Kenya Plans to Shut Down World’s Biggest Refugee Camp

Kenya Plans to Shut Down World’s Biggest Refugee Camp

In February, the Kenyan government plans to close the world’s largest refugee complex. This was announced by Kenyan representatives in Istanbul at the World Humanitarian Summit in May. The complex is comprised of five camps which house mostly Somali refugees fleeing the local civil war. The ongoing battle has displaced one million Somalis and forced 300,000 to flee to Dadaab. Initially established as a temporary shelter at the start of the war in 1991, this camp has housed refugees up until now. The Kenyan government has linked the camp to Al-Shabaab, an Al Qaeda counterpart responsible for many terrorist attacks in Nairobi. Kenya’s vice president said that Dadaab is “a security threat, a haven for terrorism and a conduit for contraband goods as well as a danger to the environment.” The Kenyan government wants the camp to be shut down for the sake of Kenya’s national security.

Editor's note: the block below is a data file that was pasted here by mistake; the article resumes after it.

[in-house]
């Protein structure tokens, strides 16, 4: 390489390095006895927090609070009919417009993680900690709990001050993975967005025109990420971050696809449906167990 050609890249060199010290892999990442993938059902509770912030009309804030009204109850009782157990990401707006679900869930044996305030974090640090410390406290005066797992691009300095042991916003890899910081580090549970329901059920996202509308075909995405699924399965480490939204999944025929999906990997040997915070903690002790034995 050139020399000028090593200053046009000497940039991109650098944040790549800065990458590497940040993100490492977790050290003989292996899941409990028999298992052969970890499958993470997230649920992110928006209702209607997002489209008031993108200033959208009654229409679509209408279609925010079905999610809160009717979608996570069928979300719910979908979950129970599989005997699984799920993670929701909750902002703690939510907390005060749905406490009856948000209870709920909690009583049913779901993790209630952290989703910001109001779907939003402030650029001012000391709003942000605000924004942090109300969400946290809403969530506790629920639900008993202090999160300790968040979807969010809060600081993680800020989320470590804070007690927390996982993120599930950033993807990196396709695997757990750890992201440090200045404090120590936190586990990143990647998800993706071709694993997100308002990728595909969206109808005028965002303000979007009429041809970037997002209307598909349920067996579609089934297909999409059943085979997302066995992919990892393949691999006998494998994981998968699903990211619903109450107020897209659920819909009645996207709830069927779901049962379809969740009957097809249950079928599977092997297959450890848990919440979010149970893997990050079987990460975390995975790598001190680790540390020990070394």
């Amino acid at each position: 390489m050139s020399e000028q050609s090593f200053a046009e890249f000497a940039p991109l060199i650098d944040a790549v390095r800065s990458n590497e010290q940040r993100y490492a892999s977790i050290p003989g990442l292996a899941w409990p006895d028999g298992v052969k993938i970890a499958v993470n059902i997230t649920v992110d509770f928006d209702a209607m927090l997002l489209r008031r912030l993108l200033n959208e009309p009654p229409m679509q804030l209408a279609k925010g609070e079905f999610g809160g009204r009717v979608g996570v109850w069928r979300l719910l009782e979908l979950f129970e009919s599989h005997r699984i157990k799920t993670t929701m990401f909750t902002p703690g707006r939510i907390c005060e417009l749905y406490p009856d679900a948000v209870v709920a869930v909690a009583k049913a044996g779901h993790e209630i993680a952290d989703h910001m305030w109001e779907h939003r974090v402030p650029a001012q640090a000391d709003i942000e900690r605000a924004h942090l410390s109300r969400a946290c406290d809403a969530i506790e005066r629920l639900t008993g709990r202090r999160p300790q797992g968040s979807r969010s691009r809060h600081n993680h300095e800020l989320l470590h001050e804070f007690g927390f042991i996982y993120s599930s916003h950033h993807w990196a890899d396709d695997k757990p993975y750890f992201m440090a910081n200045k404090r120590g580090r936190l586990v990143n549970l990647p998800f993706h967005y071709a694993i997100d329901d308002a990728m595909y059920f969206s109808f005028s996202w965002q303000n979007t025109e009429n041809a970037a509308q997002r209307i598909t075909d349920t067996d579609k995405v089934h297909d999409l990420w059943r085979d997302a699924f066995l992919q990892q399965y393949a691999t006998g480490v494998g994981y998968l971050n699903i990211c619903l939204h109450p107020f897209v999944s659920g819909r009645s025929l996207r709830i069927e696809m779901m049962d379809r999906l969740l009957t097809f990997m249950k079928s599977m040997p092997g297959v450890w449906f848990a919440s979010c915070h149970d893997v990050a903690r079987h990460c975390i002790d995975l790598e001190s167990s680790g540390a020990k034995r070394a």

kenyasomaliaIn 2013, Kenya, Somalia, and the UN refugee agency came to a tri-partisan agreement which dictated that refugee camps in Kenya could not send Somalis back to their country because of the violent war. The Jubaland Resettlement Plan, or the placement of Somalis back within their country, violates this agreement. UN officials have also directed Kenya to delay the shutdown, saying that sending Somalis back is unsafe and inhumane.

Somali government officials have said that the shutdown is an illegal act and have stated its firm belief that the camp needs to remain open. The Somali ambassador to the US, Ahmed Awad, said that the closure is “logically impractical” and that “Kenyans and Somalis have developed closeness throughout the years.” A Somali and member of a Dadaab business association at one of the five camps, Bashir Abdikarir stated that “The government of Kenya is going to destroy this region if they close all camps and repatriate refugees.” He reiterated the importance of the camp through the lenses of economy: “Most businesses here are run by refugees.” Along with obvious effects on the surrounding economy, the closing of Dadaab will also have affect immigration into Europe and other African countries if the camp closes down in February.



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